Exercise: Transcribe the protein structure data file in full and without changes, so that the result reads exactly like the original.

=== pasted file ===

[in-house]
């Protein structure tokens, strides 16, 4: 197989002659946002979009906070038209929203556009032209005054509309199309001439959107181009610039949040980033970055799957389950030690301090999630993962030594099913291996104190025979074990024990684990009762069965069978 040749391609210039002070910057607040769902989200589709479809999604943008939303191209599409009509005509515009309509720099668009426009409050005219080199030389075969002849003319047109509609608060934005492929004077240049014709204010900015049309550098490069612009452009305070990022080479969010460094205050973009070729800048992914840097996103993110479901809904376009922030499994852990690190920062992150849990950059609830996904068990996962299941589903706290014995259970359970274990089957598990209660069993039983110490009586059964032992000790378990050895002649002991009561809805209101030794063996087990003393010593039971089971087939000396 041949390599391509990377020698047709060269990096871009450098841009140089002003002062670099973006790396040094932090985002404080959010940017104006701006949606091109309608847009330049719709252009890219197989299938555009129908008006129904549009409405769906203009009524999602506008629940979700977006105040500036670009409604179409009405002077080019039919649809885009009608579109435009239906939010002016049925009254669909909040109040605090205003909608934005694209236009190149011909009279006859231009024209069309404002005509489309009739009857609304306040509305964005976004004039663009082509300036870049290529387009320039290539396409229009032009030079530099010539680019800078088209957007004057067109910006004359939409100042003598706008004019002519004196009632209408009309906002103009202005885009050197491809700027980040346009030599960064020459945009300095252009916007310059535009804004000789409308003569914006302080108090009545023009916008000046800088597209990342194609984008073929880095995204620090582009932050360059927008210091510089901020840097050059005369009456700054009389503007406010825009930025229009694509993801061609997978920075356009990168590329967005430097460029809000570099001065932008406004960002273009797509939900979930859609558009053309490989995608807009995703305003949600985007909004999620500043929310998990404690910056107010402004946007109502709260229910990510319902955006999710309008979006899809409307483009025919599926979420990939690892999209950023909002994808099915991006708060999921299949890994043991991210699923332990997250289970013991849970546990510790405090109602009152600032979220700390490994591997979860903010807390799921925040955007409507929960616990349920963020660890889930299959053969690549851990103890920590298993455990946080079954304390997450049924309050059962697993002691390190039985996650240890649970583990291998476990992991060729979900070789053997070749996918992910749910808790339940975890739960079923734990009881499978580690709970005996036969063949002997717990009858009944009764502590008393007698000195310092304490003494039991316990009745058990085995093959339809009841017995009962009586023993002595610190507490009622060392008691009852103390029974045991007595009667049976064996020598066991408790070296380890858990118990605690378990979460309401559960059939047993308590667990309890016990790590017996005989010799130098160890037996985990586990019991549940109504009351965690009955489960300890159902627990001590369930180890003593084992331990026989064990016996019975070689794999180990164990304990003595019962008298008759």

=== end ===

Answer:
[in-house]
């Protein structure tokens, strides 16, 4: 197989002659946002979009906070038209929203556009032209005054509309199309001439959107181009610039949040980033970055799957389950030690301090999630993962030594099913291996104190025979074990024990684990009762069965069978 040749391609210039002070910057607040769902989200589709479809999604943008939303191209599409009509005509515009309509720099668009426009409050005219080199030389075969002849003319047109509609608060934005492929004077240049014709204010900015049309550098490069612009452009305070990022080479969010460094205050973009070729800048992914840097996103993110479901809904376009922030499994852990690190920062992150849990950059609830996904068990996962299941589903706290014995259970359970274990089957598990209660069993039983110490009586059964032992000790378990050895002649002991009561809805209101030794063996087990003393010593039971089971087939000396 041949390599391509990377020698047709060269990096871009450098841009140089002003002062670099973006790396040094932090985002404080959010940017104006701006949606091109309608847009330049719709252009890219197989299938555009129908008006129904549009409405769906203009009524999602506008629940979700977006105040500036670009409604179409009405002077080019039919649809885009009608579109435009239906939010002016049925009254669909909040109040605090205003909608934005694209236009190149011909009279006859231009024209069309404002005509489309009739009857609304306040509305964005976004004039663009082509300036870049290529387009320039290539396409229009032009030079530099010539680019800078088209957007004057067109910006004359939409100042003598706008004019002519004196009632209408009309906002103009202005885009050197491809700027980040346009030599960064020459945009300095252009916007310059535009804004000789409308003569914006302080108090009545023009916008000046800088597209990342194609984008073929880095995204620090582009932050360059927008210091510089901020840097050059005369009456700054009389503007406010825009930025229009694509993801061609997978920075356009990168590329967005430097460029809000570099001065932008406004960002273009797509939900979930859609558009053309490989995608807009995703305003949600985007909004999620500043929310998990404690910056107010402004946007109502709260229910990510319902955006999710309008979006899809409307483009025919599926979420990939690892999209950023909002994808099915991006708060999921299949890994043991991210699923332990997250289970013991849970546990510790405090109602009152600032979220700390490994591997979860903010807390799921925040955007409507929960616990349920963020660890889930299959053969690549851990103890920590298993455990946080079954304390997450049924309050059962697993002691390190039985996650240890649970583990291998476990992991060729979900070789053997070749996918992910749910808790339940975890739960079923734990009881499978580690709970005996036969063949002997717990009858009944009764502590008393007698000195310092304490003494039991316990009745058990085995093959339809009841017995009962009586023993002595610190507490009622060392008691009852103390029974045991007595009667049976064996020598066991408790070296380890858990118990605690378990979460309401559960059939047993308590667990309890016990790590017996005989010799130098160890037996985990586990019991549940109504009351965690009955489960300890159902627990001590369930180890003593084992331990026989064990016996019975070689794999180990164990304990003595019962008298008759």